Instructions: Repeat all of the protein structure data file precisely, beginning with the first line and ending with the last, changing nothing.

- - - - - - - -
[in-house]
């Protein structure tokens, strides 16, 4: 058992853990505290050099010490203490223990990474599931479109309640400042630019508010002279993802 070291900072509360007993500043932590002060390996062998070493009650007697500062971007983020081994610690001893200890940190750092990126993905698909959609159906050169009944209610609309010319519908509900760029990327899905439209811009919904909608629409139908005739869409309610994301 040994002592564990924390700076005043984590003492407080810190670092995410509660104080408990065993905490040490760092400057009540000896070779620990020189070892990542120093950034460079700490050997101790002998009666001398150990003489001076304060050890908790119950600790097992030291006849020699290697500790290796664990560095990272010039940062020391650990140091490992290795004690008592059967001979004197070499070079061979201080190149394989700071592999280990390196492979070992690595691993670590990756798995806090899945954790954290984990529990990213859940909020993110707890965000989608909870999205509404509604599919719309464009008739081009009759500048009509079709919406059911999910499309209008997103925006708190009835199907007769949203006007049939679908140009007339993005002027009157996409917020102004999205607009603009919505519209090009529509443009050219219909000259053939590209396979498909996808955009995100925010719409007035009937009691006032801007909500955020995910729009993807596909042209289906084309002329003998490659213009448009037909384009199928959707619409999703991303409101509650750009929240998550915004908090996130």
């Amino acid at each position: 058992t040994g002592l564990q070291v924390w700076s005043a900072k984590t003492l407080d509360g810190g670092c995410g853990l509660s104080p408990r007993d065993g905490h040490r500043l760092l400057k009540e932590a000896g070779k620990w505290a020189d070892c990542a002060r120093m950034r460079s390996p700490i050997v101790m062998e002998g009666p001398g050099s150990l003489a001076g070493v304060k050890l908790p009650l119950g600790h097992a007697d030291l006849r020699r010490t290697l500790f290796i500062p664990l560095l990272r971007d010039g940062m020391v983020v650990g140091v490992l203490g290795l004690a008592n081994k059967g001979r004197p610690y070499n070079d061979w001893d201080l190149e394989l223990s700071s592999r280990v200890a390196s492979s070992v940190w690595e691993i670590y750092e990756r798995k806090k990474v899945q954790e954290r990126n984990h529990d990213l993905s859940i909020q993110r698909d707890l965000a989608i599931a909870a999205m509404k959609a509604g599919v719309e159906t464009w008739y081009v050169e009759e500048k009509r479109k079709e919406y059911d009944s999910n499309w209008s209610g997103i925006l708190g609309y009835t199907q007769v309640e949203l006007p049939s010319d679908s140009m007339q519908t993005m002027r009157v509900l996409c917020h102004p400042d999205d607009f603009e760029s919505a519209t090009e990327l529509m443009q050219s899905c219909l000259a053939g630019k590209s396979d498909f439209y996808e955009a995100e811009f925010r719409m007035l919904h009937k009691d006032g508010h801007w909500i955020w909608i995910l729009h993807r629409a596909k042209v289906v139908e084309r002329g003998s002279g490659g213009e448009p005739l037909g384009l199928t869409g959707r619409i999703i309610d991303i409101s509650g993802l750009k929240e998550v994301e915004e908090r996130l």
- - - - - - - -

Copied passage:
[in-house]
């Protein structure tokens, strides 16, 4: 058992853990505290050099010490203490223990990474599931479109309640400042630019508010002279993802 070291900072509360007993500043932590002060390996062998070493009650007697500062971007983020081994610690001893200890940190750092990126993905698909959609159906050169009944209610609309010319519908509900760029990327899905439209811009919904909608629409139908005739869409309610994301 040994002592564990924390700076005043984590003492407080810190670092995410509660104080408990065993905490040490760092400057009540000896070779620990020189070892990542120093950034460079700490050997101790002998009666001398150990003489001076304060050890908790119950600790097992030291006849020699290697500790290796664990560095990272010039940062020391650990140091490992290795004690008592059967001979004197070499070079061979201080190149394989700071592999280990390196492979070992690595691993670590990756798995806090899945954790954290984990529990990213859940909020993110707890965000989608909870999205509404509604599919719309464009008739081009009759500048009509079709919406059911999910499309209008997103925006708190009835199907007769949203006007049939679908140009007339993005002027009157996409917020102004999205607009603009919505519209090009529509443009050219219909000259053939590209396979498909996808955009995100925010719409007035009937009691006032801007909500955020995910729009993807596909042209289906084309002329003998490659213009448009037909384009199928959707619409999703991303409101509650750009929240998550915004908090996130």
């Amino acid at each position: 058992t040994g002592l564990q070291v924390w700076s005043a900072k984590t003492l407080d509360g810190g670092c995410g853990l509660s104080p408990r007993d065993g905490h040490r500043l760092l400057k009540e932590a000896g070779k620990w505290a020189d070892c990542a002060r120093m950034r460079s390996p700490i050997v101790m062998e002998g009666p001398g050099s150990l003489a001076g070493v304060k050890l908790p009650l119950g600790h097992a007697d030291l006849r020699r010490t290697l500790f290796i500062p664990l560095l990272r971007d010039g940062m020391v983020v650990g140091v490992l203490g290795l004690a008592n081994k059967g001979r004197p610690y070499n070079d061979w001893d201080l190149e394989l223990s700071s592999r280990v200890a390196s492979s070992v940190w690595e691993i670590y750092e990756r798995k806090k990474v899945q954790e954290r990126n984990h529990d990213l993905s859940i909020q993110r698909d707890l965000a989608i599931a909870a999205m509404k959609a509604g599919v719309e159906t464009w008739y081009v050169e009759e500048k009509r479109k079709e919406y059911d009944s999910n499309w209008s209610g997103i925006l708190g609309y009835t199907q007769v309640e949203l006007p049939s010319d679908s140009m007339q519908t993005m002027r009157v509900l996409c917020h102004p400042d999205d607009f603009e760029s919505a519209t090009e990327l529509m443009q050219s899905c219909l000259a053939g630019k590209s396979d498909f439209y996808e955009a995100e811009f925010r719409m007035l919904h009937k009691d006032g508010h801007w909500i955020w909608i995910l729009h993807r629409a596909k042209v289906v139908e084309r002329g003998s002279g490659g213009e448009p005739l037909g384009l199928t869409g959707r619409i999703i309610d991303i409101s509650g993802l750009k929240e998550v994301e915004e908090r996130l």